Fish: Nutritional Profile
Fish is a treasure-house of many nutrients. Fish are rich in proteins and fats, which means they have the lowest possible Glycemic Index (GI). Thus, the chances of an increase in blood sugar levels are low when one consumes fish.
Fish have a high content of omega-3 fatty acids like EPA and DHA. They are rich in proteins, vitamins B12 and D, and minerals like iron, iodine, and phosphorus. It is advisable to consume at least 280 g of cooked fish weekly.
Eating fish improves the health of your heart, brain, and thyroid gland. It regulates blood pressure and blood sugar levels.
Advantages of Fish For Diabetics
Fish is an excellent food for diabetes.
- The low carbohydrate content keeps sugar levels in check.
- The omega-3 fatty acids play a role in raising a good cholesterol profile. They also help to reduce inflammation.
- Fish also provide necessary levels of Vitamin D to keep our bones strong.
- The vitamin B12 present in fish keeps our nerve cells and red cells healthy.
- Some research studies have also shown a decreased risk of diabetes in people who eat fish. Thus, fish is an excellent addition to the diet, especially for diabetic patients.
Best Types of Fish and Ways To Consume Them
The ADA recommends eating fish at least twice weekly for diabetics. Broiled, baked, or grilled fish preparations are preferable over fried ones. Here are some fish varieties that have been proven helpful in diabetic patients:
Salmon is high in omega-3 fatty acids. It keeps your heart health in check and controls cholesterol levels. Salmon becomes tastier by adding olive oil, lemon juice, and basil. A serving of broccoli and rice alongside will make a complete wholesome meal.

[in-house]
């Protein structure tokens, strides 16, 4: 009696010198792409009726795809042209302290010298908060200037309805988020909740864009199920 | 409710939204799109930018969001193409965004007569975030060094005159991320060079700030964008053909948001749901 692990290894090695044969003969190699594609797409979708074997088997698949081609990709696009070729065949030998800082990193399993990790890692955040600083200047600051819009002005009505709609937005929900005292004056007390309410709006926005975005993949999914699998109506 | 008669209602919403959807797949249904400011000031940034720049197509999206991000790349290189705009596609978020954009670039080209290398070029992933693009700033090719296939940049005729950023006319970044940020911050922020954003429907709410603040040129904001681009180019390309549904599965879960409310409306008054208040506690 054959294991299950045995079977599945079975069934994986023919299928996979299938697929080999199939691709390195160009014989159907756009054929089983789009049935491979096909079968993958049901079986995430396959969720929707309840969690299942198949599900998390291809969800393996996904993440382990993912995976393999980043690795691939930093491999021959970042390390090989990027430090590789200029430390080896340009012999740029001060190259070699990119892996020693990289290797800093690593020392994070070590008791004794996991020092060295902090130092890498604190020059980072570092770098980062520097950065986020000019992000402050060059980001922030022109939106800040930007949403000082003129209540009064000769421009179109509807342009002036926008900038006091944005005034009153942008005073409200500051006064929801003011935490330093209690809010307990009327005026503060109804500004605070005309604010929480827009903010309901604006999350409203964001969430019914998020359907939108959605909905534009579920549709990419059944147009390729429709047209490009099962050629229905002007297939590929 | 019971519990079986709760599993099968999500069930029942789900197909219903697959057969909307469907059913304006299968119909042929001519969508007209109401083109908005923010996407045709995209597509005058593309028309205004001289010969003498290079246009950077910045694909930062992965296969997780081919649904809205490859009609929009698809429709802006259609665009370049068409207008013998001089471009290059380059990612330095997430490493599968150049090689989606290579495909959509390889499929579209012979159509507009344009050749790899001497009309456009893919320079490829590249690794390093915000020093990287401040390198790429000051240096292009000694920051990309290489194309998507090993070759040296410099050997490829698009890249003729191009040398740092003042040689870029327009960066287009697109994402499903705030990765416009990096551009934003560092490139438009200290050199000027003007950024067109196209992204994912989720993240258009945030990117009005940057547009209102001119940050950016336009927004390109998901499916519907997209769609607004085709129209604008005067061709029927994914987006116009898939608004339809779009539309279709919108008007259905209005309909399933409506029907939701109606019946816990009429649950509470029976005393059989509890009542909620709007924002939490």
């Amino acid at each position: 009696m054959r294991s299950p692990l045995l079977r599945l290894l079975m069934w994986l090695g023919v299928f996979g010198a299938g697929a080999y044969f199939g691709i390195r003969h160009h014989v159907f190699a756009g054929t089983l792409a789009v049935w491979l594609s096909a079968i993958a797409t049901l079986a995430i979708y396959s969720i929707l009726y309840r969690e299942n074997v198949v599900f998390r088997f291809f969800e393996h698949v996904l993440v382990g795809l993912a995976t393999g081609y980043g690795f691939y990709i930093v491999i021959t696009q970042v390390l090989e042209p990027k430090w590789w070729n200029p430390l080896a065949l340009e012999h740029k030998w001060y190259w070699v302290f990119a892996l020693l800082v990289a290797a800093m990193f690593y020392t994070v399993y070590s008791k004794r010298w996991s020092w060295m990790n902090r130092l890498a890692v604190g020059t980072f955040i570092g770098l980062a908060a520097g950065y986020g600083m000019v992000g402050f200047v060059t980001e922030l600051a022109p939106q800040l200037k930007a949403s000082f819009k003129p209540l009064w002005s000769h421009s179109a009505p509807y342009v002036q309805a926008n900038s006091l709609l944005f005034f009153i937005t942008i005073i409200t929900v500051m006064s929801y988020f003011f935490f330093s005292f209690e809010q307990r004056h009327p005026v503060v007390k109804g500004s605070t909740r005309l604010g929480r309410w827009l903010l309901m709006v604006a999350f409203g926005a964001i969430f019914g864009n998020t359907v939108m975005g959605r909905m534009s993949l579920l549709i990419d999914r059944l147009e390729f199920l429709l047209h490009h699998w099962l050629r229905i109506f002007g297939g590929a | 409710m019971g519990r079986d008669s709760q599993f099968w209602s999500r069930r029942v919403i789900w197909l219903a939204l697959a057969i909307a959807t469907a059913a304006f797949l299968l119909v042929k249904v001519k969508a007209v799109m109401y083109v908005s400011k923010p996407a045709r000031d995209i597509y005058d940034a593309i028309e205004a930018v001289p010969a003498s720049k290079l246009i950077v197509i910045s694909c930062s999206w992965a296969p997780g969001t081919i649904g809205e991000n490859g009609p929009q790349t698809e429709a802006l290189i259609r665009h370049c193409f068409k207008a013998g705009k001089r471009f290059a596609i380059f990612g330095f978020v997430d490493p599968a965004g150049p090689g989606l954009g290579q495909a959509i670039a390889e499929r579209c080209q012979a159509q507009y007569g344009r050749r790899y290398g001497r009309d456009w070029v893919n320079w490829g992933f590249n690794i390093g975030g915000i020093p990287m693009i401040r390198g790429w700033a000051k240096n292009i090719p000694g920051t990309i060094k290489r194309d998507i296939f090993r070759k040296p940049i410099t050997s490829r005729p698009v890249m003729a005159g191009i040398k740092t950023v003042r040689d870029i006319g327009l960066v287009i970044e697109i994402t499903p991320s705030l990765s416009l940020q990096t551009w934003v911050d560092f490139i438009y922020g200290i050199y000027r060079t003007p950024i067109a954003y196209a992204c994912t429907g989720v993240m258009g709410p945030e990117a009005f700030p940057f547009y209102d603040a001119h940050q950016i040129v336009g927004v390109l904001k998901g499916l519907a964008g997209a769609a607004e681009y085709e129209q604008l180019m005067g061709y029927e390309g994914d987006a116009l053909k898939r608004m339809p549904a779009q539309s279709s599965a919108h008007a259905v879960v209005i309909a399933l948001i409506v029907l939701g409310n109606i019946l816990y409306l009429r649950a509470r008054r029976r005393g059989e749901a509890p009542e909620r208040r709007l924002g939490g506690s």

Herring & sardines-
Herring & sardines are a rich source of vitamin D, calcium, and fatty acids. Grilled sardines in stews make a delicious meal.
Cod is low in calories, high in protein, and mouth-watering. It is often combined with veggies, spices, and herbs to make a tasty meal.
Both canned and fresh tuna are suitable for diabetics. The pairing of tuna with mayo or cheese sandwiches increases the taste quotient.
When To Consume Fish
It is recommended that diabetic patients must consume fish at least twice a week. This amounts to 2-3 ounces of cooked fish in one serving. The weekly plan must consist of at least one serving of fatty fish. You can time your meals according to your diet chart.
Risks Over Consumption Of Fish
- Uncooked or raw fish may be a source of chemicals and pollutants from the water.
- Some fish carry a significant risk of mercury intoxication. Examples include marlins and swordfish.
- Fish consumption can cause allergies in some people.
Other Health Benefits of Fish
- Fish reduces the risk of depression and improves brain performance. It improves sleep and strengthens neural connectivity.
- Fish increases bone and tooth strength.
- The iodine content in the fish helps improve the functioning of the thyroid gland.
- Fish are also a rich source of protein that is important for building muscles.
- Intake of fish also reduces inflammation in the body.
Don’t Have Time To Read?
- Fish is good food for diabetics.
- It has low carbohydrate content and is at less risk of increasing blood sugar levels.
- Fatty acids and vitamins present in fish reduce cardiovascular problems, help to maintain cholesterol levels, strengthen bones, and improve brain functioning.
- Eat fish at least twice a week to reap full benefits.
- With the Phable Care app, you can consult a specialist physician to get your queries solved and manage your blood sugar levels with ease.
Yes. Fish eggs are a good source of fatty acids and have lower carbohydrates as well, making it a good protein option for diabetes patients to include in their diet. But it is vital to track the intake of fish eggs to regulate cholesterol levels.
All kinds of baked and grilled fish are good. Fish like salmon, sardines, tuna, cod, and herrings are especially nutritious. Fried fish preparations are not recommended.
No. Fish is a protein and fatty food. So it does not affect blood sugar levels.
Chicken (like fish) is also a high source of protein. But be careful not to batter the chicken or prepare it in a sugary sauce, as it can increase your sugar intake. Instead, you can poach, bake, or oven-fry chicken and enjoy it with fish.